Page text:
• The student will understand the quantities to 99
• The student will compare numbers up to 99.
• The student will use mathematical words to compare numbers.
• The student will use the <, >, = symbols appropriately.
Strategies, Preparations and Variations
 Phase: After/Explain/Elaborate Activity: The teacher will tell the students they are going to play a game where they roll dice and compare numbers.The teacher will model the "math talk" for deciding if the first number is greater than, less than, or equals the second number.  The teacher will review the words and symbols using an anchor chart/poster for reference.The teacher will instruct the students to sit with their assigned partners. The teacher will discuss with the class the procedures for rolling the dice and recording the numbers on the game board.The first partner rolls the dice and tells the second partner what the number is and the writes the number in the box.The first partner rolls the dice again and tells the second partner what the second number is and writes the number in the box.The first partner compares the two numbers with his/her partner.  The first partner writes <, >, = in the circle between the two numbers. Each time the partner will discuss their thinking through "math talks" with the other partner.The teacher will distribute the game board/recording sheet and a pair of dice to each group.The teacher will tell the students to begin playing the game.The partners take turns until the game board is filled.Examples of Math Talks:  Student rolls a 7 and a 2 to make the number 72.  Then rolls a 5 and a 3 to make the number 53. 72 has 7 tens and 2 ones.  53 has 5 tens and 3 ones.  72 has more tens than 53. So, 72 is greater than 53. Assessment Strategies: Review the recording sheet of the student to assess student understanding of the standards.Pose these questions during the play of the game to evaluate student progress towards the standards:  How do you know the first number is greater than, less than or equal to the second number? Why did you use that symbol? What does that symbol mean? Advanced Preparation: Prior to the lesson, the teacher will need to:reproduce the game board/recording sheet for every student.prepare 2 dice for each pair of students.create an anchor chart/poster for reference with symbols and words.prepare a list of names for working pairs of students.assess the students' mathematical understanding of the values of two-digit numbers. Variation Tips (optional): Have students use number cards or dice for numbers less than 50 for the game.Have students use mini-ten frames and/or groupable manipulatives to build numbers to compare so students can visually compare.Have students use number lines to compare.Use 3 dice for three-digit numbers to compare. Notes or Recommendations (optional): ALCOS 2019 11. Explain that the two digits of a two-digit number represent amounts of tens and ones.a. Identify a bundle of ten ones as a “ten.”b. Identify the numbers from 11 to 19 as composed of a ten and one, two, three, four, five, six, seven, eight, or nine ones.c. Identify the numbers 10, 20, 30, 40, 50, 60, 70, 80, 90 as one, two, three, four, five, six, seven, eight, or nine tens (and 0 ones).12. Compare pairs of two-digit numbers based on the values of the tens and ones digits, recording the results of comparisons with the symbols >, =, and < and orally with the words “is greater than,” “is equal to,” and “is less than.”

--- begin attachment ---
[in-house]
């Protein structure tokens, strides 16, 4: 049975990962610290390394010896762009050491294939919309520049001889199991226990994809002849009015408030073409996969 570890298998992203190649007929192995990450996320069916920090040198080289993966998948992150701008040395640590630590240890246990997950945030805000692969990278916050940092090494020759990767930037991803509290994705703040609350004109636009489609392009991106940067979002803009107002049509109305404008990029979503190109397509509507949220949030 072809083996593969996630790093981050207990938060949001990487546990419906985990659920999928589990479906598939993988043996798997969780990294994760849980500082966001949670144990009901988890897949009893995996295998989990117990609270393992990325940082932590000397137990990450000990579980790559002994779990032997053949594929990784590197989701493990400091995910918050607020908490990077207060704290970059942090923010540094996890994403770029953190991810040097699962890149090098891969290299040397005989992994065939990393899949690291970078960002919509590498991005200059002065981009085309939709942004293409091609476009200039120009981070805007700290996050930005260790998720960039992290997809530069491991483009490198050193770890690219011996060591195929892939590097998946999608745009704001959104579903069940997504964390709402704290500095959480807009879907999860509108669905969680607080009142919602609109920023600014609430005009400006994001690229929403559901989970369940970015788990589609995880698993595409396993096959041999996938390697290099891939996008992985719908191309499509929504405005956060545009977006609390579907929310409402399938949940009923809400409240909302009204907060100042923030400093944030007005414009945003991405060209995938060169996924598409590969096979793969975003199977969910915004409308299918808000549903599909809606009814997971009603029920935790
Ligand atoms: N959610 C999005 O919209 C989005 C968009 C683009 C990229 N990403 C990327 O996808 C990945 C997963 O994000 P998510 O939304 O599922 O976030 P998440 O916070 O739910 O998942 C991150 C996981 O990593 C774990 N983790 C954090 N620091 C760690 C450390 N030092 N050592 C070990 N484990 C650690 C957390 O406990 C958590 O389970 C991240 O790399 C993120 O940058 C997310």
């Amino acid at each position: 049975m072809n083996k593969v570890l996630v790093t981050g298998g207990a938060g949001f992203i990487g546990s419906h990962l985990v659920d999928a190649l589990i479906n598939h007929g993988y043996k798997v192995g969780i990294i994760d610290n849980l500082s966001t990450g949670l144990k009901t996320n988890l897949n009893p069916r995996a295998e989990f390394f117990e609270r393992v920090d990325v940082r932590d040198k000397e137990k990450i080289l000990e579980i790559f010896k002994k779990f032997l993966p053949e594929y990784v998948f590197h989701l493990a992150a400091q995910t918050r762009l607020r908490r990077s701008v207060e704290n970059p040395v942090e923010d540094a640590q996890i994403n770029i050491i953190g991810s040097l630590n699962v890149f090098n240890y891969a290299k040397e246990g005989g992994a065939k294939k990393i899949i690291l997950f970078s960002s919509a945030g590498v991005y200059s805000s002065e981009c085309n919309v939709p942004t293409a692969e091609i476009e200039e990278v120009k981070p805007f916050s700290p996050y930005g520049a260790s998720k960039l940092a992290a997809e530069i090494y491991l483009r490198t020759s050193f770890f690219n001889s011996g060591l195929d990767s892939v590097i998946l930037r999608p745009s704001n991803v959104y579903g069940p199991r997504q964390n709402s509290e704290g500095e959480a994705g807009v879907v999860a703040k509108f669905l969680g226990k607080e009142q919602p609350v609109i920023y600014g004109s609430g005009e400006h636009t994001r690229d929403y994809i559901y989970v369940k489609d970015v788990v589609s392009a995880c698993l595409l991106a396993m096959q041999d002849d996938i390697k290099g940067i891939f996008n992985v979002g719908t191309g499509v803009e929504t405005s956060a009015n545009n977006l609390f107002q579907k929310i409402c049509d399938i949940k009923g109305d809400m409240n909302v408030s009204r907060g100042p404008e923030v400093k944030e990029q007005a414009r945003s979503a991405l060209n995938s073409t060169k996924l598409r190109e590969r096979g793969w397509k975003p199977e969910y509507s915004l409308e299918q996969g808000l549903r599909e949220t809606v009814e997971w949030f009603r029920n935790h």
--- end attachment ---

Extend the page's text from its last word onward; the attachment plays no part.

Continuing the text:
Keywords and Search Tags
 Keywords and Search Tags: comparing, composing, counting, equal to, greater than, less than, modeling numbers, ones, place value, tens, twodigit numbers, understanding